Secondary Outcome Measures :
  1. in-hospital and 30 days operative mortality in operated patients in both groups [ Time Frame: 30 days ]
  2. repeat aortic valve surgery in operated patients in both groups [ Time Frame: 1 year ]
  3. major bleeding according to consensus report from the Bleeding Academic Research Consortium [ Time Frame: 1 year ]
  4. thromboembolic complications based on clinical symptoms, signs and imaging studies [ Time Frame: 1 year ]
  5. repeated major adverse cardiovascular events [ Time Frame: 1 year ]


Information from the National Library of Medicine

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Ages Eligible for Study:   18 Years and older   (Adult, Older Adult)
Sexes Eligible for Study:   All
Accepts Healthy Volunteers:   No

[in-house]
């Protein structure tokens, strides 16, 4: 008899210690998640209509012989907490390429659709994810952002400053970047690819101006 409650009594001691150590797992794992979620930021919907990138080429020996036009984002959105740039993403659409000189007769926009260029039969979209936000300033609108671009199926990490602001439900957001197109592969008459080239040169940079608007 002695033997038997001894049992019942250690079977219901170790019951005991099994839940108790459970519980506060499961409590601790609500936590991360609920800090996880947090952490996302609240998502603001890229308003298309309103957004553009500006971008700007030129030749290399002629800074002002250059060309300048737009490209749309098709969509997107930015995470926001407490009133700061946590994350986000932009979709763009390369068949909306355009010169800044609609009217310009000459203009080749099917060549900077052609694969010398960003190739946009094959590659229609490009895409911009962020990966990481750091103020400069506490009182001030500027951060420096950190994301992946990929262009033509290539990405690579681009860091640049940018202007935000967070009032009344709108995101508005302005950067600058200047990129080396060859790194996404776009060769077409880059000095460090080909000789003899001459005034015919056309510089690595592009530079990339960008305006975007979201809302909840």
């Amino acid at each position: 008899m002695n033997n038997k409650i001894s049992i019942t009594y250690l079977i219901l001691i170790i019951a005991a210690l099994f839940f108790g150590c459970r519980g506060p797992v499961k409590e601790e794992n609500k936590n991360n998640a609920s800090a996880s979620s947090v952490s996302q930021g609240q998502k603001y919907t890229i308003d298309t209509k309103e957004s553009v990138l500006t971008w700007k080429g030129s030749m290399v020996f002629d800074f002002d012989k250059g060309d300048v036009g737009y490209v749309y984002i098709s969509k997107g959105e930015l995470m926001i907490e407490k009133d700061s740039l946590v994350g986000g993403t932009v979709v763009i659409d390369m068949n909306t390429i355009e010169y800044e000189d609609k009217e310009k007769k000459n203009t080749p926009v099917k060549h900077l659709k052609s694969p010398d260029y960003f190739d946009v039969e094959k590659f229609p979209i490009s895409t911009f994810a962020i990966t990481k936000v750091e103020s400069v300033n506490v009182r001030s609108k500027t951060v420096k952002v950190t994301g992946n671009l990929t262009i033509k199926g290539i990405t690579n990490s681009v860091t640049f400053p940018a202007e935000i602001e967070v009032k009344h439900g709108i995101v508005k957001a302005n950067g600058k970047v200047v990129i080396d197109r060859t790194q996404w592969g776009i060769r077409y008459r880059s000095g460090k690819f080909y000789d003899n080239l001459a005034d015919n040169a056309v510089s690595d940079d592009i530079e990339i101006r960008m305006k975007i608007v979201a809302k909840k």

Criteria

Inclusion Criteria:

  • men and women of any ethnic origin aged ≥18 years
  • Written informed consent
  • V max across the aortic valve > 4m/s or Pmean ≥ 40mmHg and AVA ≤ 1cm2 or AVAi ≤ 0.6cm2/m2 at rest
  • Without reported symptoms
  • Society of Thoracic Surgeons (STS) score < 8%

Exclusion Criteria:

  • Participation in another clinical trial within 30 days prior randomization
  • Pregnant or nursing women
  • Mental condition rendering the patient unable to understand the nature, scope and possible consequences of the study or to follow the protocol
  • Positive stress-test defined as:

    1. Anginal chest pain during testing
    2. Syncope, dizziness during testing
    3. Decrease in systolic blood pressure during exercise ≥ 20mmHg